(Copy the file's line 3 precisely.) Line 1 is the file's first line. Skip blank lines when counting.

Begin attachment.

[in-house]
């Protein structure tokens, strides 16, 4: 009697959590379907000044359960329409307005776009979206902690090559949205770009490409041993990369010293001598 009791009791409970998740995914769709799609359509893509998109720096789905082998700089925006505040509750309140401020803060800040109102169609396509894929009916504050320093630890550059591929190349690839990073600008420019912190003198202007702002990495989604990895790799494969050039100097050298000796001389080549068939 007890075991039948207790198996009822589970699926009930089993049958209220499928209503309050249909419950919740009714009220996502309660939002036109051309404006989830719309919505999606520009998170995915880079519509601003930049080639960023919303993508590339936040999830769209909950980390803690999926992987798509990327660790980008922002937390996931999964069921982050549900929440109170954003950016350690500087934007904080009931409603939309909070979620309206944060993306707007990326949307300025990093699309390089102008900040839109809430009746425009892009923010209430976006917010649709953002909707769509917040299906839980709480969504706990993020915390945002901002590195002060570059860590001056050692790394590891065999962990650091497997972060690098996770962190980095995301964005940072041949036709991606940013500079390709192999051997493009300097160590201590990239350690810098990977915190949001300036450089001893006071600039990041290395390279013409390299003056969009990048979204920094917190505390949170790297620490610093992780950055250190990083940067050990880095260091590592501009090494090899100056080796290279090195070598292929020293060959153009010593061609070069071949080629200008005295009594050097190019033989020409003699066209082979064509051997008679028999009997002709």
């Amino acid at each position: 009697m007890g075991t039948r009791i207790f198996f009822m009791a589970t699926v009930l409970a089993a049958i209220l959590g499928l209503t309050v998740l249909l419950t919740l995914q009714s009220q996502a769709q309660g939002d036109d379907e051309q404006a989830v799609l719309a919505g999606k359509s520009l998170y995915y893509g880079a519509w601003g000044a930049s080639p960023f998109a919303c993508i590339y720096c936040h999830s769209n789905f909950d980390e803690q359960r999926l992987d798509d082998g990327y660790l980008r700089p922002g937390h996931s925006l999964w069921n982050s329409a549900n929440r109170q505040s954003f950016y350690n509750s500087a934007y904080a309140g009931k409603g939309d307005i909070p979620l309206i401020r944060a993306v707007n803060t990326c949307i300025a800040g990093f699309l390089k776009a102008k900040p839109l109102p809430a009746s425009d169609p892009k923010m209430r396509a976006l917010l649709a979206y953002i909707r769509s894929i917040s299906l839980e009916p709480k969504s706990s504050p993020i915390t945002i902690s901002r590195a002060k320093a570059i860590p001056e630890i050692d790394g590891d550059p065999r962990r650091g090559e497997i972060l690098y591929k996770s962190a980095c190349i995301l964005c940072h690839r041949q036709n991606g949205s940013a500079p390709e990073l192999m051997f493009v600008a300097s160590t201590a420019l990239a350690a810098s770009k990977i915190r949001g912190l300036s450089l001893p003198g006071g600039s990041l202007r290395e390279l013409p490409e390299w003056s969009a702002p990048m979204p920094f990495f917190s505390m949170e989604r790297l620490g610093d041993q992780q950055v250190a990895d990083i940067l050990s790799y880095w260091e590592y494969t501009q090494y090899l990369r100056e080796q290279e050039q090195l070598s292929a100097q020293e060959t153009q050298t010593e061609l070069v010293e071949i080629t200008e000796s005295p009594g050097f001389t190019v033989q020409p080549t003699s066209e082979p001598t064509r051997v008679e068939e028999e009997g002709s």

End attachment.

């Amino acid at each position: 009697m007890g075991t039948r009791i207790f198996f009822m009791a589970t699926v009930l409970a089993a049958i209220l959590g499928l209503t309050v998740l249909l419950t919740l995914q009714s009220q996502a769709q309660g939002d036109d379907e051309q404006a989830v799609l719309a919505g999606k359509s520009l998170y995915y893509g880079a519509w601003g000044a930049s080639p960023f998109a919303c993508i590339y720096c936040h999830s769209n789905f909950d980390e803690q359960r999926l992987d798509d082998g990327y660790l980008r700089p922002g937390h996931s925006l999964w069921n982050s329409a549900n929440r109170q505040s954003f950016y350690n509750s500087a934007y904080a309140g009931k409603g939309d307005i909070p979620l309206i401020r944060a993306v707007n803060t990326c949307i300025a800040g990093f699309l390089k776009a102008k900040p839109l109102p809430a009746s425009d169609p892009k923010m209430r396509a976006l917010l649709a979206y953002i909707r769509s894929i917040s299906l839980e009916p709480k969504s706990s504050p993020i915390t945002i902690s901002r590195a002060k320093a570059i860590p001056e630890i050692d790394g590891d550059p065999r962990r650091g090559e497997i972060l690098y591929k996770s962190a980095c190349i995301l964005c940072h690839r041949q036709n991606g949205s940013a500079p390709e990073l192999m051997f493009v600008a300097s160590t201590a420019l990239a350690a810098s770009k990977i915190r949001g912190l300036s450089l001893p003198g006071g600039s990041l202007r290395e390279l013409p490409e390299w003056s969009a702002p990048m979204p920094f990495f917190s505390m949170e989604r790297l620490g610093d041993q992780q950055v250190a990895d990083i940067l050990s790799y880095w260091e590592y494969t501009q090494y090899l990369r100056e080796q290279e050039q090195l070598s292929a100097q020293e060959t153009q050298t010593e061609l070069v010293e071949i080629t200008e000796s005295p009594g050097f001389t190019v033989q020409p080549t003699s066209e082979p001598t064509r051997v008679e068939e028999e009997g002709s």